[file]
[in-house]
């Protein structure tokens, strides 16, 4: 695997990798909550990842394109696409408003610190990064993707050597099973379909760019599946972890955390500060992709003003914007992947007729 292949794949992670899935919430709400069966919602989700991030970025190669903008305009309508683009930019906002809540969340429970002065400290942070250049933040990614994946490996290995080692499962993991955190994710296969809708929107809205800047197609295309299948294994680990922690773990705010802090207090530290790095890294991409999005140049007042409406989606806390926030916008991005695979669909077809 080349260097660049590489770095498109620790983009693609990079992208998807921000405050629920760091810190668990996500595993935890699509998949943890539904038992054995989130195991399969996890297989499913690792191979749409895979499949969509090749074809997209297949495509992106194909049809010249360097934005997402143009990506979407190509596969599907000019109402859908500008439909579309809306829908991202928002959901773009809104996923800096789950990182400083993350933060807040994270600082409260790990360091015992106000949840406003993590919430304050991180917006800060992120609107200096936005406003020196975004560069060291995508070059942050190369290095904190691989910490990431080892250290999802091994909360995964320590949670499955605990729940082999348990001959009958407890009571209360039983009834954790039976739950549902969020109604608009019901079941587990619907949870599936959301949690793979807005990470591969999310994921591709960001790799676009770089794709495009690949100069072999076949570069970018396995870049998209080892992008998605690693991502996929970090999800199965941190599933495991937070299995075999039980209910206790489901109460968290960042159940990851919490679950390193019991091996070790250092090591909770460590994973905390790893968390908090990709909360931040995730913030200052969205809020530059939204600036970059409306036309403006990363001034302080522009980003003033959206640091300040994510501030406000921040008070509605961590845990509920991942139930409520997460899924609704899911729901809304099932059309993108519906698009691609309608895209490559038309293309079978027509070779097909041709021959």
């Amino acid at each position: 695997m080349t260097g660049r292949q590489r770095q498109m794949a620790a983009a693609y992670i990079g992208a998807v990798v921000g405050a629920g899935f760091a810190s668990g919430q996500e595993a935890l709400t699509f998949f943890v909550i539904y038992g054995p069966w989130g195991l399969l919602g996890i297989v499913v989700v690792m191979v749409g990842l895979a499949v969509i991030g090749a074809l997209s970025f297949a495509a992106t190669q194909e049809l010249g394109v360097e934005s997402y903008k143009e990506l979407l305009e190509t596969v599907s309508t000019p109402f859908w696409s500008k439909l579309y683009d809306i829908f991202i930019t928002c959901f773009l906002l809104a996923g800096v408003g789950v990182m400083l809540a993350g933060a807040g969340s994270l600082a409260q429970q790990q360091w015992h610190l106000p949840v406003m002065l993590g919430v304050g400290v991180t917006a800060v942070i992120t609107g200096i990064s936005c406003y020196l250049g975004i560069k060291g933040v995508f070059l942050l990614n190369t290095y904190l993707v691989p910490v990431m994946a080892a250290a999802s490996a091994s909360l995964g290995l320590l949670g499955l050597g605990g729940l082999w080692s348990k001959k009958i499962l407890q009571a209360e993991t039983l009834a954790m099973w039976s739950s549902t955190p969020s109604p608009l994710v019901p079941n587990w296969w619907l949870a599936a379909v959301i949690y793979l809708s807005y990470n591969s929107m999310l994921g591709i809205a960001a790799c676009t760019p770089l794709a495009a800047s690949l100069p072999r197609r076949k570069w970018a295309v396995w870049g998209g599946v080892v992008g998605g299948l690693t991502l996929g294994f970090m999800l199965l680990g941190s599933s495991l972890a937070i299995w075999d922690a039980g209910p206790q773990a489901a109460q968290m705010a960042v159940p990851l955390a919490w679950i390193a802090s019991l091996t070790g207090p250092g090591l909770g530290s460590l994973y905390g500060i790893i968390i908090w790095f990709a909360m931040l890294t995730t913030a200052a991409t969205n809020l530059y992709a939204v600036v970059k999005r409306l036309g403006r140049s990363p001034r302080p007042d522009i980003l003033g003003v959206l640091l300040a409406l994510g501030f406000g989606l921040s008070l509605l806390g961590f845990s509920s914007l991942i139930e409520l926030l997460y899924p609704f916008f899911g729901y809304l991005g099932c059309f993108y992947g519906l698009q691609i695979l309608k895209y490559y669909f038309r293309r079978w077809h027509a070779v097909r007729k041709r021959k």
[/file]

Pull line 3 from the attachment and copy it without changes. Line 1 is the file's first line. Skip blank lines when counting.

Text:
């Amino acid at each position: 695997m080349t260097g660049r292949q590489r770095q498109m794949a620790a983009a693609y992670i990079g992208a998807v990798v921000g405050a629920g899935f760091a810190s668990g919430q996500e595993a935890l709400t699509f998949f943890v909550i539904y038992g054995p069966w989130g195991l399969l919602g996890i297989v499913v989700v690792m191979v749409g990842l895979a499949v969509i991030g090749a074809l997209s970025f297949a495509a992106t190669q194909e049809l010249g394109v360097e934005s997402y903008k143009e990506l979407l305009e190509t596969v599907s309508t000019p109402f859908w696409s500008k439909l579309y683009d809306i829908f991202i930019t928002c959901f773009l906002l809104a996923g800096v408003g789950v990182m400083l809540a993350g933060a807040g969340s994270l600082a409260q429970q790990q360091w015992h610190l106000p949840v406003m002065l993590g919430v304050g400290v991180t917006a800060v942070i992120t609107g200096i990064s936005c406003y020196l250049g975004i560069k060291g933040v995508f070059l942050l990614n190369t290095y904190l993707v691989p910490v990431m994946a080892a250290a999802s490996a091994s909360l995964g290995l320590l949670g499955l050597g605990g729940l082999w080692s348990k001959k009958i499962l407890q009571a209360e993991t039983l009834a954790m099973w039976s739950s549902t955190p969020s109604p608009l994710v019901p079941n587990w296969w619907l949870a599936a379909v959301i949690y793979l809708s807005y990470n591969s929107m999310l994921g591709i809205a960001a790799c676009t760019p770089l794709a495009a800047s690949l100069p072999r197609r076949k570069w970018a295309v396995w870049g998209g599946v080892v992008g998605g299948l690693t991502l996929g294994f970090m999800l199965l680990g941190s599933s495991l972890a937070i299995w075999d922690a039980g209910p206790q773990a489901a109460q968290m705010a960042v159940p990851l955390a919490w679950i390193a802090s019991l091996t070790g207090p250092g090591l909770g530290s460590l994973y905390g500060i790893i968390i908090w790095f990709a909360m931040l890294t995730t913030a200052a991409t969205n809020l530059y992709a939204v600036v970059k999005r409306l036309g403006r140049s990363p001034r302080p007042d522009i980003l003033g003003v959206l640091l300040a409406l994510g501030f406000g989606l921040s008070l509605l806390g961590f845990s509920s914007l991942i139930e409520l926030l997460y899924p609704f916008f899911g729901y809304l991005g099932c059309f993108y992947g519906l698009q691609i695979l309608k895209y490559y669909f038309r293309r079978w077809h027509a070779v097909r007729k041709r021959k």